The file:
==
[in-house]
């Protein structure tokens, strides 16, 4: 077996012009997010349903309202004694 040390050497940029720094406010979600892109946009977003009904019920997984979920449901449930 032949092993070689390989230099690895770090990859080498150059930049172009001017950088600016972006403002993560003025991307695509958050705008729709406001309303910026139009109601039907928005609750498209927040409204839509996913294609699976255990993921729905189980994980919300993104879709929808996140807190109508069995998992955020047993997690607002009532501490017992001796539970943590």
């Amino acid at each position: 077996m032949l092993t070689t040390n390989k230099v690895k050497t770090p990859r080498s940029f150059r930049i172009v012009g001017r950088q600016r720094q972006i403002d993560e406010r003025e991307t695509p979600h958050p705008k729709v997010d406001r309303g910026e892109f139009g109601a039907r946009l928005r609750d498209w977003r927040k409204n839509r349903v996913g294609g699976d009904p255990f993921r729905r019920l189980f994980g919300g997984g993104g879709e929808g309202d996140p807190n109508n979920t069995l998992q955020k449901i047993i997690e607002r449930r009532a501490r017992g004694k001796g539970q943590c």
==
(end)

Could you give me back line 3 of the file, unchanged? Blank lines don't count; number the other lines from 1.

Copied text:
């Amino acid at each position: 077996m032949l092993t070689t040390n390989k230099v690895k050497t770090p990859r080498s940029f150059r930049i172009v012009g001017r950088q600016r720094q972006i403002d993560e406010r003025e991307t695509p979600h958050p705008k729709v997010d406001r309303g910026e892109f139009g109601a039907r946009l928005r609750d498209w977003r927040k409204n839509r349903v996913g294609g699976d009904p255990f993921r729905r019920l189980f994980g919300g997984g993104g879709e929808g309202d996140p807190n109508n979920t069995l998992q955020k449901i047993i997690e607002r449930r009532a501490r017992g004694k001796g539970q943590c």